Flexner Report

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The Flexner Report on medical school curriculum was instrumental in changing the profession of medicine in North America.[1] This document was submitted by Abraham Flexner in 1910 as the culmination of his personal investigation of each medical school operative at that time"[2]. Financed by a group of physicians, educators, and philanthropists, the report, entitled "Medical Education in the United States and Canada. A Report to the Carnegie Foundation for the Advancement of Teaching" was published as a bulletin of the Carnegie Foundation.

Flexner's report included his conclusions and collected data after he had "evaluated all 155 medical schools in the United States and Canada" [3] by interviewing faculty, reviewing financial records, and making site visits to the facilities. These schools ranged from university affiliated 4 year programs with strict admission requirements (for example, 2- 4 years of college), that offered student doctors extensive laboratories for science education and hospital wards of patients to afford clinical experience , to diploma mills that had no formal admission standards, no laboratory teaching in science, no hands-on clinical training and no criteria for graduation other than successful payment of fees.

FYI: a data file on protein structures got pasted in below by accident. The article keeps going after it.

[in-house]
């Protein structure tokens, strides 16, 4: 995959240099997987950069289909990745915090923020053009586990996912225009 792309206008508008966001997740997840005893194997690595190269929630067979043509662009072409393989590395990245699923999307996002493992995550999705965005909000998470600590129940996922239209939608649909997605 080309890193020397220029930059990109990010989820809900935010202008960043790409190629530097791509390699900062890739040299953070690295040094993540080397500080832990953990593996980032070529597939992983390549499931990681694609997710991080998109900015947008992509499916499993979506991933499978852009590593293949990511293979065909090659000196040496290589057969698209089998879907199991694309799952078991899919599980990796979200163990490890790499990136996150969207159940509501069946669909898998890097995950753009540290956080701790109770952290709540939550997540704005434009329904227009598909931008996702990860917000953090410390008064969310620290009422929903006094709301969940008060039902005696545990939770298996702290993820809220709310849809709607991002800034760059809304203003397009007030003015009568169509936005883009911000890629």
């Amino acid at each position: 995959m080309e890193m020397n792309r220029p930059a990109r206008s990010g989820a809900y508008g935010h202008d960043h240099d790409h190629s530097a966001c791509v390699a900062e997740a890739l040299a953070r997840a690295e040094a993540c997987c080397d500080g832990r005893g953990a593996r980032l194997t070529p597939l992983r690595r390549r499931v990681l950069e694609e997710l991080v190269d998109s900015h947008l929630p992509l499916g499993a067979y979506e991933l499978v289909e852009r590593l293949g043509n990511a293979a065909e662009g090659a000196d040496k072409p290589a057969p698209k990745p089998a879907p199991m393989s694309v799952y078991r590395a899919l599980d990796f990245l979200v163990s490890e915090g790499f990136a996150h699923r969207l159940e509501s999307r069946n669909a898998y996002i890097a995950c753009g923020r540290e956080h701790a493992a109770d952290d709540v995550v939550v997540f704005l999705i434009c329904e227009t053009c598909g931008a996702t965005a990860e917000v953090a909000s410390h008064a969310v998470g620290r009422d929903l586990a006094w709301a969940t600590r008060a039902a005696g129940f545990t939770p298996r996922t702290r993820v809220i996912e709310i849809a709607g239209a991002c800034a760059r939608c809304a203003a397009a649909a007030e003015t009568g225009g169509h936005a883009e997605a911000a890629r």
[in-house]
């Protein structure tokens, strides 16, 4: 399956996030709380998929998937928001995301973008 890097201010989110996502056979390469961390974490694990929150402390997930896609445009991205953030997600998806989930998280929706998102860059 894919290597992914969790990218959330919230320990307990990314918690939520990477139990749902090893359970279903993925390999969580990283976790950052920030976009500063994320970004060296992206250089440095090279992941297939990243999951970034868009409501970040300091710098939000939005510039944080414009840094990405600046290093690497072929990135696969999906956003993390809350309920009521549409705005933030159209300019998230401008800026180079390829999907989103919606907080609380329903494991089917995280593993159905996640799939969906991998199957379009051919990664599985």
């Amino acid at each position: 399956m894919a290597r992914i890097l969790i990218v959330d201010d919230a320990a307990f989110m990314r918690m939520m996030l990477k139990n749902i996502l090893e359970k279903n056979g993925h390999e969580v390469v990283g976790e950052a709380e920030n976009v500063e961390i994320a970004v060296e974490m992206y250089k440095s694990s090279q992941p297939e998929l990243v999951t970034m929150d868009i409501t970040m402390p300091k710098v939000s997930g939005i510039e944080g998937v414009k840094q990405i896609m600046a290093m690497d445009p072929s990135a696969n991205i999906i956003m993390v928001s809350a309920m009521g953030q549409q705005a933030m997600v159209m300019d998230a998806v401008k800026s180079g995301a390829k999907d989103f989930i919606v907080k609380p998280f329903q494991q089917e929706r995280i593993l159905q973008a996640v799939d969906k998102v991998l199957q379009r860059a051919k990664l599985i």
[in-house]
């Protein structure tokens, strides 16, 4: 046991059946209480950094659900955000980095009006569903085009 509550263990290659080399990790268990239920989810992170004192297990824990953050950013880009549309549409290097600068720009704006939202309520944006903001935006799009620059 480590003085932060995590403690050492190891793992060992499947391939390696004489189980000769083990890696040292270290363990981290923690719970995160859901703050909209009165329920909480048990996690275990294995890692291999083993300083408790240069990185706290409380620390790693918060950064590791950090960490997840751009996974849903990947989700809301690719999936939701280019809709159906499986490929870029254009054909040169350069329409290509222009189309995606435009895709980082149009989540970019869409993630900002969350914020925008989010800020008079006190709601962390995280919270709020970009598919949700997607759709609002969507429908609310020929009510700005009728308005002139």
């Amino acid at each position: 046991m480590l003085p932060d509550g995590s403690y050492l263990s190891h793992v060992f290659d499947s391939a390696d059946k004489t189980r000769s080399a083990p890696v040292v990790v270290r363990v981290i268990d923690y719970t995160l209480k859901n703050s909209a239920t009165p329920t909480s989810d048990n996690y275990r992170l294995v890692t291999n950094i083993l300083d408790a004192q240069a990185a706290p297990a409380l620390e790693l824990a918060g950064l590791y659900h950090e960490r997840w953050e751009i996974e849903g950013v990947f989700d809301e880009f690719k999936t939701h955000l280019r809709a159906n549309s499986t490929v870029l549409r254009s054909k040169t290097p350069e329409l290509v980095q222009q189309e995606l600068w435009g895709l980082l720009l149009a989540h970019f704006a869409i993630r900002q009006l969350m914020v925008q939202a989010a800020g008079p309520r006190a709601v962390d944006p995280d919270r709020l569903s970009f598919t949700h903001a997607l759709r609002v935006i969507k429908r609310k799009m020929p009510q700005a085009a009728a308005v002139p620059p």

Flexner and the Carnegie foundation valued modern medical training that was based in laboratory science and couched in the learned atmosphere of the university, and made this bias clear even in its introduction. Further, the report emphasized that the public had no means to distinguish the qualified from the unqualified physician, and emphasized the unacceptable quality of most of the schools reviewed. Beyond the individual welfare of patients, depicted as the "unwitting" victims of newly minted physicians who were sent out from the inadequate schools to learn their skills by trial and error, the Flexner Report insisted that the entire community suffered or benefited according to the quality of its physicians, arguing that it was these community physicians who were responsible for setting standards of public sanitation and hygiene for each community. The tone of much of the report is scathing, describing entire schools as "filthy" or "utterly hopeless" and repeatedly stressing the concept that the public welfare was jeopardized by the "inadequately trained physician". Since this bulletin was widely circulated, it is easy to understand why popular demand for the reform of medical education followed its publication. [4]